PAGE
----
Another favourite exhibit of mine is the free ranging area for the orang utans which is the Zoo's flagship species. My generation grew up with Ah Meng the orang utan bring the face of the Zoo. Breakfast with Ah Meng was the highlight of a trip to the Zoo. Sadly she has passed away but the orang utan would always have a special space in my heart. Seeing these giant gentle creatures swing and climb around or just sitting quietly chewing on their food is extremely therapeutic in my opinion.
The Orang Utan (photo by John)
The part of the Zoo which holds the most magic fore is the Fragile Forest zone, a bio dome with a 20,000 cubic metre flight area. It seeks to recreate the rainforest Eco system and brings the visitor close to the animals that are resident there. It is amazing how close you are to the animals and I kept worrying whether I might accidentally step on one of the sloths crossing my paths. The beautiful birdsong provides the soundtrack against which you can admire the stunning butterflies as they flutter around you. Leaving the Fragile Rainforest, I have a reinvigorated enthusiasm to do my bit for rainforest preservation.
Something for the Kids
Children would love the Kidzworld and I suspect most of them end up spending most of their time in this area. There are goats, ponies and bunnies on exhibit as well as goat and bunny petting sessions. Pony rides and carriage rides are on offer too. The key attraction though must be the wet playground where a giant tipping bucket and a multitude of water jets help to cool the kids in the blazing sun. If you forget to pack your kid's swimsuit don't despair. The souvenir outlet has swimsuits on sale. At 4 pm daily there will also be a kids' show at the amphitheatre where dogs are the star performers. Something to wind the kids down before you call it a day.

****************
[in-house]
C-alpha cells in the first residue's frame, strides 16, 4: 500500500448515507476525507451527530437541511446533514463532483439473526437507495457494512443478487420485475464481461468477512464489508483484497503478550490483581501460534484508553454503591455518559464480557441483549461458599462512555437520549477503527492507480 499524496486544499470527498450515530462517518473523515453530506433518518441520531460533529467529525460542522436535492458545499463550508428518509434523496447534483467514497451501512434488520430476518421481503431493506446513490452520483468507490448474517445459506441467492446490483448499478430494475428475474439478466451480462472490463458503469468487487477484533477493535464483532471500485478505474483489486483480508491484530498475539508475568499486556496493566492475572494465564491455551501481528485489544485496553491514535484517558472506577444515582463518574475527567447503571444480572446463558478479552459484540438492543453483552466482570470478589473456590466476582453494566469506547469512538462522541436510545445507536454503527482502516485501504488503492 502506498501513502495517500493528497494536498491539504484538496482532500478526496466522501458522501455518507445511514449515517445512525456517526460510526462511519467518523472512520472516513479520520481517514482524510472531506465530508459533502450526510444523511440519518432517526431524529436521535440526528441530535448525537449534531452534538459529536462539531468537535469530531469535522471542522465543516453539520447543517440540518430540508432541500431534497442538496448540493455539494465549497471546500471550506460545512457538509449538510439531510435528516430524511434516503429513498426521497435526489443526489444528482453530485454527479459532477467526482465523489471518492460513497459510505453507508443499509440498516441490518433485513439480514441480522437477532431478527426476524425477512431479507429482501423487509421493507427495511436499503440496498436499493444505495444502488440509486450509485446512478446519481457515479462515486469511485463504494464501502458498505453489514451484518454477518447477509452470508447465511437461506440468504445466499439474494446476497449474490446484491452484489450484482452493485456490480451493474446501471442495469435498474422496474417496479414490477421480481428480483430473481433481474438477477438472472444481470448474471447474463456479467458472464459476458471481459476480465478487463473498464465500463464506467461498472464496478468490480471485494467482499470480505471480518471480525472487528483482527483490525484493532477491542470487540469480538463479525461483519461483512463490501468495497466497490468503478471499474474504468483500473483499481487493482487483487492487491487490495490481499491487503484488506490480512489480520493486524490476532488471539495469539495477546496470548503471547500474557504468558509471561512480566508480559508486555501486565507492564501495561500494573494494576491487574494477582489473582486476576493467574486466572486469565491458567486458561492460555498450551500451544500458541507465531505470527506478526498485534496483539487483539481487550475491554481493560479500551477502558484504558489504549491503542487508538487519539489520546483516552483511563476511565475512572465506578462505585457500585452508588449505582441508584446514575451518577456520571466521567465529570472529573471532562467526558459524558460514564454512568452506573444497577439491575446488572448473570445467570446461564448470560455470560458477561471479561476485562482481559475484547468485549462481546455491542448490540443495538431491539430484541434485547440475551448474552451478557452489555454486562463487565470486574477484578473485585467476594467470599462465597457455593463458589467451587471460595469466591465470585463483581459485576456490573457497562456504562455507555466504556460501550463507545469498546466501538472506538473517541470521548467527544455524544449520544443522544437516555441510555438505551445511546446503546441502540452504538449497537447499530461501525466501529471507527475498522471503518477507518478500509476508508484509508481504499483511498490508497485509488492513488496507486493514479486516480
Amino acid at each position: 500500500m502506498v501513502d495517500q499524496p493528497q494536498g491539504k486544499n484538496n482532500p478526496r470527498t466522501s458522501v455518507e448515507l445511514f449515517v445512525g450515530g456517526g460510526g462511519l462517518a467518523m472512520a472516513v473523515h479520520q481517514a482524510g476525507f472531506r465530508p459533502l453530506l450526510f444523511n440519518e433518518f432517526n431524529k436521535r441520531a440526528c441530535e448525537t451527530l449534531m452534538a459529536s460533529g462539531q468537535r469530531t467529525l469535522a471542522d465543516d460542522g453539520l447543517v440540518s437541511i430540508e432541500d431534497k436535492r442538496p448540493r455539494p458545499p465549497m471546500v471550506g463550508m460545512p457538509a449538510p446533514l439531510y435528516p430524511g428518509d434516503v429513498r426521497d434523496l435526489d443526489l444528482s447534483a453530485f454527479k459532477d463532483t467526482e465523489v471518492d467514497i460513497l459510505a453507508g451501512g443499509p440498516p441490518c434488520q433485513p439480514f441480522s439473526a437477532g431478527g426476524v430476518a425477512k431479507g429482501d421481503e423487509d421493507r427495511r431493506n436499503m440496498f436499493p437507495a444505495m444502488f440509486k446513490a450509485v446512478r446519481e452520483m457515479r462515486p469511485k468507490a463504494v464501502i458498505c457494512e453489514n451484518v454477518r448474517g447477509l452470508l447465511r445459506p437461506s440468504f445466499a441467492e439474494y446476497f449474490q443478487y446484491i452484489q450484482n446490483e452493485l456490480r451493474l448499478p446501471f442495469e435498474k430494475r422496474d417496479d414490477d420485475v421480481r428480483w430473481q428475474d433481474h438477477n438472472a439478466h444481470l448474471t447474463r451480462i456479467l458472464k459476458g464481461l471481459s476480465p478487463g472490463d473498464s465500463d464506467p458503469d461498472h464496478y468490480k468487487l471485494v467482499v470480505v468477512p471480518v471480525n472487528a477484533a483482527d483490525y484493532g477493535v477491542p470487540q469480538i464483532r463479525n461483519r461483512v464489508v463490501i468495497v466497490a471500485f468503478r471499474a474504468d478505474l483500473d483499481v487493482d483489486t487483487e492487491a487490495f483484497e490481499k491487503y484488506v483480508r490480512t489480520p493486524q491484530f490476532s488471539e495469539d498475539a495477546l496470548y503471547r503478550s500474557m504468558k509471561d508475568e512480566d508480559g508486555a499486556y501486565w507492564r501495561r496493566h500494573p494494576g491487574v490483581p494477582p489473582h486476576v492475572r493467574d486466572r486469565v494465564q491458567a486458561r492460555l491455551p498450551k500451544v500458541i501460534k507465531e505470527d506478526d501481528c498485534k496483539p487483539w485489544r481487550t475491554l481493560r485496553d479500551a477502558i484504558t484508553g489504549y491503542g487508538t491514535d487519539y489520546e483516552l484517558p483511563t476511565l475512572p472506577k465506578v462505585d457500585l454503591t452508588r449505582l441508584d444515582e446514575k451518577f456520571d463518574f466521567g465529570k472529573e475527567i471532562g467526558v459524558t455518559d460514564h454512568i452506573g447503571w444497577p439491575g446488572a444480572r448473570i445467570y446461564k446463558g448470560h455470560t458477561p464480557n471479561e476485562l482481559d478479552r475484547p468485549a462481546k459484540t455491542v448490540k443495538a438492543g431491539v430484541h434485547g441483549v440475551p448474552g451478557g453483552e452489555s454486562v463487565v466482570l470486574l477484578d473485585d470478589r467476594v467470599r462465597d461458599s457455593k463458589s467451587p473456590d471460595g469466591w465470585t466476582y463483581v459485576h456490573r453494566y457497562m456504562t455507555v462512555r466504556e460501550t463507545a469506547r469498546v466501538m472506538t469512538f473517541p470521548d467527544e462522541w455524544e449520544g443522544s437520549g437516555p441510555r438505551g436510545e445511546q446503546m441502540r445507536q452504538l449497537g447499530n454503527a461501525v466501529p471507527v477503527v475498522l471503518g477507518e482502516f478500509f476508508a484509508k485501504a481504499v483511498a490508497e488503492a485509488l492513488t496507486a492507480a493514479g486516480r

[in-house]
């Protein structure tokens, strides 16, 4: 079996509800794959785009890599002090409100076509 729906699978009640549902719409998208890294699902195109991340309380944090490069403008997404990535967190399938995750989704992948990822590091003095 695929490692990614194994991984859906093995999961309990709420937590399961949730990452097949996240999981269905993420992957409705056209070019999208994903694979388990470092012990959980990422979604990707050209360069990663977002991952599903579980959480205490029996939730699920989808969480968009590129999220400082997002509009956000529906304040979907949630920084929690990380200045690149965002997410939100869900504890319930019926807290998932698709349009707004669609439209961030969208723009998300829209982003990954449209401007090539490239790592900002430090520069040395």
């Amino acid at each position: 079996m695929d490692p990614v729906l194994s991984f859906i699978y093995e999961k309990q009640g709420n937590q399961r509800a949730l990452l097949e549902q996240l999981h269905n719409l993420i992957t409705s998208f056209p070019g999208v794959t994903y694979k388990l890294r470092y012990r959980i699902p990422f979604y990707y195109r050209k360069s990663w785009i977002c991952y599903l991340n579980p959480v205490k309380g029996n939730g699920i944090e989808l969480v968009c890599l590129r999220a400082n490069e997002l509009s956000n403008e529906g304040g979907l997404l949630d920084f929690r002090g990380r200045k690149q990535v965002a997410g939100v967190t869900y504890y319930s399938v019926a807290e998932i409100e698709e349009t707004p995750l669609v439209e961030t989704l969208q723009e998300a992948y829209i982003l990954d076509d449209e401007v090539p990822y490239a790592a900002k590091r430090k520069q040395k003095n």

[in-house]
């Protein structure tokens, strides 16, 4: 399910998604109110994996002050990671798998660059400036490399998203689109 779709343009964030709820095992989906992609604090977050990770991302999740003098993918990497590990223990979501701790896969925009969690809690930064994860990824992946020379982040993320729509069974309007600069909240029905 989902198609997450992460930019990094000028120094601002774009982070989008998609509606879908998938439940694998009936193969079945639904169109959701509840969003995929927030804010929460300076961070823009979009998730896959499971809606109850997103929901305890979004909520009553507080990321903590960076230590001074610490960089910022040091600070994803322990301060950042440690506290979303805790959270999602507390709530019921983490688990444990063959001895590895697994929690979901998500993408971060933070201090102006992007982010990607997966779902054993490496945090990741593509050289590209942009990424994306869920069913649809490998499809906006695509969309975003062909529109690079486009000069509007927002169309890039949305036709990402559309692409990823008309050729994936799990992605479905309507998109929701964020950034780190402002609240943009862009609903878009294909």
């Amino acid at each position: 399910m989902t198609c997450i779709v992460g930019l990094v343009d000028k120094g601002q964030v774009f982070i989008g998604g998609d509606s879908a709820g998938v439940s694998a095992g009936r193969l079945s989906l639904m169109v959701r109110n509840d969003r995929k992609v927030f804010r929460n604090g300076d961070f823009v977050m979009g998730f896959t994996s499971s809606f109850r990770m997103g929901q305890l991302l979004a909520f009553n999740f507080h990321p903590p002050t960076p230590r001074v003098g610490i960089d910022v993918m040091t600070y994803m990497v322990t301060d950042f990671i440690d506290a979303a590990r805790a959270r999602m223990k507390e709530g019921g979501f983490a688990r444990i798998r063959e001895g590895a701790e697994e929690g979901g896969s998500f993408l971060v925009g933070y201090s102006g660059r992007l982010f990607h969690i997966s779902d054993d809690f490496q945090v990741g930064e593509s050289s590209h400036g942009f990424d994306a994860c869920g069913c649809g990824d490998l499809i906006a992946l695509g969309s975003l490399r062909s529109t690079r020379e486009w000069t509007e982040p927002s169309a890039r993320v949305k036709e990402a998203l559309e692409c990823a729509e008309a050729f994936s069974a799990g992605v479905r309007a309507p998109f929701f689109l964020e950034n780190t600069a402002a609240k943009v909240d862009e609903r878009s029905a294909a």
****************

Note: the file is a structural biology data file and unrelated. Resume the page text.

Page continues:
Kidzworld - a splash of fun (photo by Choo Yut Shing)
To make the most of your day at the Zoo, do go online to check out the times for the various shows and the feeding trails. Kids would be thrilled to feed the elephants of the proboscis monkeys though I thought having a go at feeding the giant tortoises would be pretty cool.
The giant tortoise (photo by Karl Monaghan)
The Zoo is also very accessible for families with children. There are buggies to rent (at $9 a pop) or wagons in which the children can be rugged around in. Or one can opt for unlimited tram rides which would save you a lot of walking!
Kids will love the souvenirs available ranging from cuddly softoys to glow in the dark key rings. The shops also stock T shirts some of which are quite tastefully designed.
Where to grab a bite
Food wise the Zoo has two KFC outlets - one at the entrance as well as one in Kidzworld. They also have a convenience store and An Meng Kopi (selling drinks and local favourites) at the entrance. There is also an air conditioned food court in the heart of the zoo so food is readily available at any point in your visit. Be forewarned that food prices are marked up in the Zoo) as with all tourist spots worldwide. A bowl of noodles in the good court will set you back around S$8 more than twice the price of an equivalent bowl elsewhere.
A tip - Do bring a poncho or a brolly. Large parts of the Zoo are not under shelter and when it rains it pours!
Also read about TT's verdict of Gardens by the Bay - yep, the one with the giant trees.
Sunday, September 29, 2013
Get ready to catch!
King's Cross Square finally reopens after a £500 million revamp that lasts five years. Although it comes more than a year late for London Olympics 2012, I am a bit gleeful that the first to enjoy the concourse are Londoners instead of tourists.
The event is marked by not one but two carnivals - one at King's Cross Square and another at the nearby Granary Square. The two are linked by a free railway coach - a apt nod to the illustrious history of King's Cross station, and a joy to kids.
Joyrides including carousel, spinning teacups, ferris wheel, a three storey helter skelter are only at £1 per ride. Game stalls and food stalls put up by the surrounding restaurants, performers sporting Victorian costumes entertained the crowds, face painters offer to do up faces for the "chimney sweeper" or "plague victim". Good fun, that one.
The sporadic slight drizzle, which is typical of London at this time of the year failed to dampen the spirit of it all. Always wanted to try riding a penny farthing? You have from 11am till 6pm on Sunday 29th Sept to do so at King's Cross carnival.
Suffice to say, King's Cross is no longer dodgy.
A carousel at King's Cross Square
Chilling out at Granary Square
Fancy being a chimney sweeper for the day?
Hanging it all out to dry...
Ferris wheel or the train? Decisions, decisions...
Horse drawn carriage go trotting on
Whee.... the swinging chairs are a delight to the little ones
Let us see your skipping prowess
This are real spinners...
There are the three of you and three of us... why not?